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Pakistan On The FATF Grey-List: Will It Keep Its Commitments?

Pakistan has been placed on Financial Action Task Force (FATF)’s grey list.  The decision had been taken earlier in the February 2018 meeting of the 37-member FATF, the global watchdog of illicit financing. The formal notification to this effect came last weekend, after Pakistan negotiated a 26-point action plan to meet its Anti-Money Laundering (AML)/Combating the Financing of Terrorism (CFT) obligations with the FATF in its plenary meeting in Paris.

India has welcomed the decision to place Pakistan in the Compliance Document (Grey list) for monitoring. India further hopes that credible measures would be taken by Pakistan to address global concerns related to terrorism emanating from any territory under its control.”

Pakistan has been put on the list because of inadequate monitoring and regulatory mechanisms, low conviction rate on unlawful transactions, poor implementation of United Nations Security Council (UNSC) resolutions 1267 and 1373, and cross-border illicit movement of currency by terrorist groups.

FATF says it would continue to work with Pakistan and monitor implementation closely. Pakistan has committed itself to implementing its action-plan within 15 months.

Failure to offer such commitment could have pushed Pakistan into the black list of FATF, in the company of Iran and North Korea. The plan, it is reported, has been blessed by the military in the June 9 National Security Meeting in Islamabad.

This is not the first time that Pakistan has been listed by FATF for its non-serious approach to AML/CFT. Pakistan was on the FATF ‘black list’ during 2008-10 and on its ‘grey list’ during 2012-15. Based on its commitment to plug the holes in its AML/CFT regulations, it was delisted in 2015. However, because of violations of its commitments, in November 2017, the FATF International Cooperation Review Group in Argentina adopted a resolution calling attention to Pakistan’s support to Jamaat-ud-Dawa (JuD) and its affiliates, Falah-i-Insaniat Foundation (FiF), Lashkar-e-Taiba (LeT); Jaish-e-Muhammad (JeM), the Haqqani Network and the Afghan Taliban.

Pakistan tried to explainits position in its reports to FATF in January and early February 2018. However, unconvinced, in the February-2018 FATF plenary, the US, supported by UK, France and Germany initiated a proposal to nominate Pakistan as a country having “strategic deficiencies” in AML/CFT. Initially, the move was countered by China, Turkey and Saudi Arabia. Undeterred, the US pushed for a second discussion. China and Saudi Arabia opted out leaving Turkey alone in its defence of Pakistan. Without three members required for stalling the move, the FATF discussions took serious notice of Pakistani deficiencies and decided to put it under grey list.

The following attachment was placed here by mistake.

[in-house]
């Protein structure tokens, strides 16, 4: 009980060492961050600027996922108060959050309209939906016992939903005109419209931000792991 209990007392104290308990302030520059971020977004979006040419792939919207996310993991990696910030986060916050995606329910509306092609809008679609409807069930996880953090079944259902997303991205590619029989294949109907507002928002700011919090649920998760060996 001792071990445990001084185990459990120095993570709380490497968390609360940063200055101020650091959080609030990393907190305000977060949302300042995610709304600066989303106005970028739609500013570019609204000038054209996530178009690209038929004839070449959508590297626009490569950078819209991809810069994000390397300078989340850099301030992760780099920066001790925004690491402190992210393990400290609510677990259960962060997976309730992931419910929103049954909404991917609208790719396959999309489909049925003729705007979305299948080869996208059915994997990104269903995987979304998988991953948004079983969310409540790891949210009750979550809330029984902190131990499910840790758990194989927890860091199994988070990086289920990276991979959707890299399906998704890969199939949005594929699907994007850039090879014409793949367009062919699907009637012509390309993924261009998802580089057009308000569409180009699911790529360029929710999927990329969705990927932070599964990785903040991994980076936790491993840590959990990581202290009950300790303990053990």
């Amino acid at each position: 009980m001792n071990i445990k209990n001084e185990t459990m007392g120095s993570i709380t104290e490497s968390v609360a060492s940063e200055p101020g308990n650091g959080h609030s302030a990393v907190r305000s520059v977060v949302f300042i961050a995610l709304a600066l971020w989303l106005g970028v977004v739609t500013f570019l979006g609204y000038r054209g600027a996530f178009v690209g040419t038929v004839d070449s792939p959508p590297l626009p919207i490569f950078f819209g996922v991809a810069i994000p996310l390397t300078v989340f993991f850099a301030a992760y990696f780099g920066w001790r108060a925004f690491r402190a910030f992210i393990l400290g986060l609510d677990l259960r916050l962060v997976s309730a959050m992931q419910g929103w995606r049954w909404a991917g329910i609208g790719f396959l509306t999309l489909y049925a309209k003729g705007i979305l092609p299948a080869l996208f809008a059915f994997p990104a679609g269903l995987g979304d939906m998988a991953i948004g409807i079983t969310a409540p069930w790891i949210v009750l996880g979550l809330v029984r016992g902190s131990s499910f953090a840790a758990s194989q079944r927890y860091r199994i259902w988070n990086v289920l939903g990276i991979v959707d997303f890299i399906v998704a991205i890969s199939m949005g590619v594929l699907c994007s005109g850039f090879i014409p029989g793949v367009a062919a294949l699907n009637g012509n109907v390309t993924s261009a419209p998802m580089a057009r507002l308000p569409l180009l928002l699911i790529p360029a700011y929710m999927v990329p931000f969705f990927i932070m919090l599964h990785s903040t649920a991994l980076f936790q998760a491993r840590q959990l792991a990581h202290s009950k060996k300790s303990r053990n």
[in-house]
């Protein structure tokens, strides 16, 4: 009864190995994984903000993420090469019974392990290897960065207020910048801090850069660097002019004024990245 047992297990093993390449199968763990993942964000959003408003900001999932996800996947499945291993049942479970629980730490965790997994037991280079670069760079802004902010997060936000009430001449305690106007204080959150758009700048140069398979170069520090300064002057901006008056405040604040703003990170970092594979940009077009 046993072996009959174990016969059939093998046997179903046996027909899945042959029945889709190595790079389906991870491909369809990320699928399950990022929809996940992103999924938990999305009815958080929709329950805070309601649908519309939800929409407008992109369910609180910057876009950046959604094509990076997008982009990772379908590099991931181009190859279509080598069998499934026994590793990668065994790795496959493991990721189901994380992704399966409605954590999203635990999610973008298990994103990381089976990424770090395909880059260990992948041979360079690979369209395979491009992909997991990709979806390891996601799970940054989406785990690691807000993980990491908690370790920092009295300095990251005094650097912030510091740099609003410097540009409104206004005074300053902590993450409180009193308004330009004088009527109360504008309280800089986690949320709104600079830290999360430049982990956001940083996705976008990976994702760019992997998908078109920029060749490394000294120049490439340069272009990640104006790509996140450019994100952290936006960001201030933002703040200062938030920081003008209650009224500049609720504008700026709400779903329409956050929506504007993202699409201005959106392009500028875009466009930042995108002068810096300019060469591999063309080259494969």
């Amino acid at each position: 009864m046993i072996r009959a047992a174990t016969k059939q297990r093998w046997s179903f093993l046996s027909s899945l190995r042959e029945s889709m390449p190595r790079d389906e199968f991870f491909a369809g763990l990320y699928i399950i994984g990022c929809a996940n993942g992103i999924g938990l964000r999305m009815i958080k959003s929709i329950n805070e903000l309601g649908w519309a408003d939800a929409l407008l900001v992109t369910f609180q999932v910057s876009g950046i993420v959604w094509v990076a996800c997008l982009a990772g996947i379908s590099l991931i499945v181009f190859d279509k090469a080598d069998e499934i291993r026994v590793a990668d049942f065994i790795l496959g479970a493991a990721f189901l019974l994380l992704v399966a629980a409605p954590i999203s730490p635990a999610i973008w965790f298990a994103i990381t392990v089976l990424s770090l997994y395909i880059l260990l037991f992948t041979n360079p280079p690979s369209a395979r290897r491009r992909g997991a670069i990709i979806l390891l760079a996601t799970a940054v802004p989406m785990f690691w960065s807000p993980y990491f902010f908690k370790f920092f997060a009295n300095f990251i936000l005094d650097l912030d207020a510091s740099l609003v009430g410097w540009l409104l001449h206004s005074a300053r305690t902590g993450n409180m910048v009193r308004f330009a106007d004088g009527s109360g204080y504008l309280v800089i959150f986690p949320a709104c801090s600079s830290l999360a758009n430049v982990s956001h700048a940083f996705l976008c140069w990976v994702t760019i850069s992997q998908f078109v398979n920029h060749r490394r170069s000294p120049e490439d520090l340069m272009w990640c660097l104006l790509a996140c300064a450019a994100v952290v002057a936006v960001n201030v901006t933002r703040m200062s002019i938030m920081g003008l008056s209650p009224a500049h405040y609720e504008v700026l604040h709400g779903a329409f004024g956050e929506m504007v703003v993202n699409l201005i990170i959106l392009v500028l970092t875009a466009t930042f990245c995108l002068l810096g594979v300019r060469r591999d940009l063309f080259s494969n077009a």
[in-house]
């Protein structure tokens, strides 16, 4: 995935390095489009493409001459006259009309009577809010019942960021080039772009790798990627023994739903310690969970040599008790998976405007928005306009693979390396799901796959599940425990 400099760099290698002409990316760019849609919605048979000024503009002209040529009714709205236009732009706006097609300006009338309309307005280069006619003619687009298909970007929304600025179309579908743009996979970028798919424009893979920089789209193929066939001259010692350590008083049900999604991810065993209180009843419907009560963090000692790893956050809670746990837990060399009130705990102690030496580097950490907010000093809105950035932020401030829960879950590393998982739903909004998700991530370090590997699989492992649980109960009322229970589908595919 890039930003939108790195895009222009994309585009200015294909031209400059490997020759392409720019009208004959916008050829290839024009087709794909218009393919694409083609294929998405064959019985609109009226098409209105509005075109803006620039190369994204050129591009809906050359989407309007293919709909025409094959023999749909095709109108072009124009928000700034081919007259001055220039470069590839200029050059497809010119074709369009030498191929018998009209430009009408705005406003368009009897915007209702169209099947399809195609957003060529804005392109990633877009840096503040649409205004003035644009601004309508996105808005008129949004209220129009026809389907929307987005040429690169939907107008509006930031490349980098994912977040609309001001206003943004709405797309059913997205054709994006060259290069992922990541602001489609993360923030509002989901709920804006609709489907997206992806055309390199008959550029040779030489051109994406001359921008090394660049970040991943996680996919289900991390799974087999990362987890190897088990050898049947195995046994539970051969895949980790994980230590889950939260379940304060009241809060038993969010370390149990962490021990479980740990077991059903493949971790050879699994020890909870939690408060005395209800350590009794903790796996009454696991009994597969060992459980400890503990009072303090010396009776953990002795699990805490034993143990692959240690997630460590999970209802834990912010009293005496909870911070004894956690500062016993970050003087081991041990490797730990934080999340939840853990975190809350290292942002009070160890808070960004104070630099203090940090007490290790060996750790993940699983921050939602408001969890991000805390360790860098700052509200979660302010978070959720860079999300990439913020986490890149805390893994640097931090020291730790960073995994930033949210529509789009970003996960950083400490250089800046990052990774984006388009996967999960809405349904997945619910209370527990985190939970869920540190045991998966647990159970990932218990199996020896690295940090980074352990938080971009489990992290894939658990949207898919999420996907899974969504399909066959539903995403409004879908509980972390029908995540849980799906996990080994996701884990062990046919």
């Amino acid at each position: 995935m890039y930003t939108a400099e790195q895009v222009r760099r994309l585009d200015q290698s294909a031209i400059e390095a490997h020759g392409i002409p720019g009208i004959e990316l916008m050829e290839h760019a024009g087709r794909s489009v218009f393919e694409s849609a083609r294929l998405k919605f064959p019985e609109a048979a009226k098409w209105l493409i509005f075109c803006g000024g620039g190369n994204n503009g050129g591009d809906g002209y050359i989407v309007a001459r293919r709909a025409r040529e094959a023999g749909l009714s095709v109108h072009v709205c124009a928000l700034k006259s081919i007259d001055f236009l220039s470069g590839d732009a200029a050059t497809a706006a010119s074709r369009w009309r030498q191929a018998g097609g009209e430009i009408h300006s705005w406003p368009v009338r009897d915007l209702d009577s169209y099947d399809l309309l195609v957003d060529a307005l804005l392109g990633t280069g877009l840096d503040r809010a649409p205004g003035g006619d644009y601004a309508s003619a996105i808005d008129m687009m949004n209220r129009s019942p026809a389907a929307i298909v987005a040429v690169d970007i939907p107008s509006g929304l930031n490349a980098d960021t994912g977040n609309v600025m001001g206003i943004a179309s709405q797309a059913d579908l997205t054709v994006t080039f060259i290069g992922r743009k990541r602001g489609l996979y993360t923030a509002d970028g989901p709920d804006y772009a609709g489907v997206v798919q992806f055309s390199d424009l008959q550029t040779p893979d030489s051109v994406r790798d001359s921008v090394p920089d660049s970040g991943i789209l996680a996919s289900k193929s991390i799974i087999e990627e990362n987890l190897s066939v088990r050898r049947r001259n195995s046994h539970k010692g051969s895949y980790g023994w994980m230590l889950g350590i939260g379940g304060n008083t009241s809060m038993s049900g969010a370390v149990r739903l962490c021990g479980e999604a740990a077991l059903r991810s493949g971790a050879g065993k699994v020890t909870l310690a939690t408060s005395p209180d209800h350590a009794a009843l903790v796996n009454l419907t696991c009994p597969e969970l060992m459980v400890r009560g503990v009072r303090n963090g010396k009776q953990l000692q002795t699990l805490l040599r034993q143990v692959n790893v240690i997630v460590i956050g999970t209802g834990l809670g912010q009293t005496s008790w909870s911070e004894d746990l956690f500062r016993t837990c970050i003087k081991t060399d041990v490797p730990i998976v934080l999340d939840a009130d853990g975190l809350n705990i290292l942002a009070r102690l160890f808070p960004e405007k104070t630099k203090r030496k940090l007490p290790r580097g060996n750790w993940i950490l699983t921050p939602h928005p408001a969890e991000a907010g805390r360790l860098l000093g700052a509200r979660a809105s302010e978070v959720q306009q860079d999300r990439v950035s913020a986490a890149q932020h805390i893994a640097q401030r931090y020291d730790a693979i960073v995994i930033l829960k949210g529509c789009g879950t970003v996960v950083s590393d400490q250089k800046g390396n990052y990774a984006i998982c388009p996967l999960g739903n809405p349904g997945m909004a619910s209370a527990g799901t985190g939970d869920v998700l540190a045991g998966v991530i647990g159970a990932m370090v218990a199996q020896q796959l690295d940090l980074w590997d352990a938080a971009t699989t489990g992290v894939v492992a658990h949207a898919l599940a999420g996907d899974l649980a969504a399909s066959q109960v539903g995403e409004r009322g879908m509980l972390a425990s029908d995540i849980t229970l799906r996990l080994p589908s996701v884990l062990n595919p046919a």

Officially, Pakistan has not pressed the panic button yet. The standard line is that Pakistan will cooperate fully with FATF and take necessary measures to get out of the grey list soon. There is a popular view that it is a move designed by the US and India to politically embarrass Pakistan. It will not hurt Pakistan financially. Saner commentators are writing nonetheless that “Pakistan is drifting towards international isolation due to its policy of using groups designated by the world community as terrorist outfits as instruments of foreign policy”, despite the civilian government’s warning to the military to rein in the good terrorists (read LeT, JeM).

 Islamabad’s commitments, however, does not reflect in its policies. In the backdrop of the FATF listing, Pakistan decided to lift the ban on the sectarian outfit, Ahle-Sunnat Wal-Jamaat (ASWJ). It’s assets were unfrozen and removed travel restriction on its leaders. Many sectarian radicals associated with notorious outfits are being encouraged to contest the upcoming parliamentary and assembly elections.

Busy in rehabilitating the terror groups politically, to take them off the FATF’s radar, Pakistan will try its best to dodge FATF’s watchful eyes. It will take concerted pressure on Islamabad to force it to act against terror elements it considers its ‘assets’.

Script: Dr. Ashok Behuria, Coordinator South Asia Centre & Senior Fellow IDSA

National News


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